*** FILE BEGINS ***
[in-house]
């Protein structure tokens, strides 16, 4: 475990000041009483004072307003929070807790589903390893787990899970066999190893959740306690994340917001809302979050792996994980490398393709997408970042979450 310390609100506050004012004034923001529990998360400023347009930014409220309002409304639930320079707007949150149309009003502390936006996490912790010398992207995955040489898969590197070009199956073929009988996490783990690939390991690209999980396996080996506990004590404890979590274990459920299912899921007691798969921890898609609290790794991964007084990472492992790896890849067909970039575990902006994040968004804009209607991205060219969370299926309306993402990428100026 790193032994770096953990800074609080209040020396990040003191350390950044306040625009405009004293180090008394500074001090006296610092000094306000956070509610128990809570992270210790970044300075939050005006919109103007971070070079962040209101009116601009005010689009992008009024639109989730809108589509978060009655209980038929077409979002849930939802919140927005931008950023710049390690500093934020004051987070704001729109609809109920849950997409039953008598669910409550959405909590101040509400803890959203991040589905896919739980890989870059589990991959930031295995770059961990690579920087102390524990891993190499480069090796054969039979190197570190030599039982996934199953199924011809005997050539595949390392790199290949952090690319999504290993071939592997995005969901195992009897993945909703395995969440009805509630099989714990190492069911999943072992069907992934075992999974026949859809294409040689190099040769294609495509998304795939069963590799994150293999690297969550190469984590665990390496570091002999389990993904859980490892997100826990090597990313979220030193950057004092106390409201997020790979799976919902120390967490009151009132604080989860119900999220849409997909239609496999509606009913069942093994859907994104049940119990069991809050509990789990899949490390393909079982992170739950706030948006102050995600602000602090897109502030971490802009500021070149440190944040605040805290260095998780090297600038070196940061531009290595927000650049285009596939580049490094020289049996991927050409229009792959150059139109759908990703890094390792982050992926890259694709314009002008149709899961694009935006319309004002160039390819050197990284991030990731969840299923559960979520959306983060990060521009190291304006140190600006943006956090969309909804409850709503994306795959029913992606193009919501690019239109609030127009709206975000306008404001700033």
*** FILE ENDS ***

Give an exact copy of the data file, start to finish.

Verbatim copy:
[in-house]
């Protein structure tokens, strides 16, 4: 475990000041009483004072307003929070807790589903390893787990899970066999190893959740306690994340917001809302979050792996994980490398393709997408970042979450 310390609100506050004012004034923001529990998360400023347009930014409220309002409304639930320079707007949150149309009003502390936006996490912790010398992207995955040489898969590197070009199956073929009988996490783990690939390991690209999980396996080996506990004590404890979590274990459920299912899921007691798969921890898609609290790794991964007084990472492992790896890849067909970039575990902006994040968004804009209607991205060219969370299926309306993402990428100026 790193032994770096953990800074609080209040020396990040003191350390950044306040625009405009004293180090008394500074001090006296610092000094306000956070509610128990809570992270210790970044300075939050005006919109103007971070070079962040209101009116601009005010689009992008009024639109989730809108589509978060009655209980038929077409979002849930939802919140927005931008950023710049390690500093934020004051987070704001729109609809109920849950997409039953008598669910409550959405909590101040509400803890959203991040589905896919739980890989870059589990991959930031295995770059961990690579920087102390524990891993190499480069090796054969039979190197570190030599039982996934199953199924011809005997050539595949390392790199290949952090690319999504290993071939592997995005969901195992009897993945909703395995969440009805509630099989714990190492069911999943072992069907992934075992999974026949859809294409040689190099040769294609495509998304795939069963590799994150293999690297969550190469984590665990390496570091002999389990993904859980490892997100826990090597990313979220030193950057004092106390409201997020790979799976919902120390967490009151009132604080989860119900999220849409997909239609496999509606009913069942093994859907994104049940119990069991809050509990789990899949490390393909079982992170739950706030948006102050995600602000602090897109502030971490802009500021070149440190944040605040805290260095998780090297600038070196940061531009290595927000650049285009596939580049490094020289049996991927050409229009792959150059139109759908990703890094390792982050992926890259694709314009002008149709899961694009935006319309004002160039390819050197990284991030990731969840299923559960979520959306983060990060521009190291304006140190600006943006956090969309909804409850709503994306795959029913992606193009919501690019239109609030127009709206975000306008404001700033």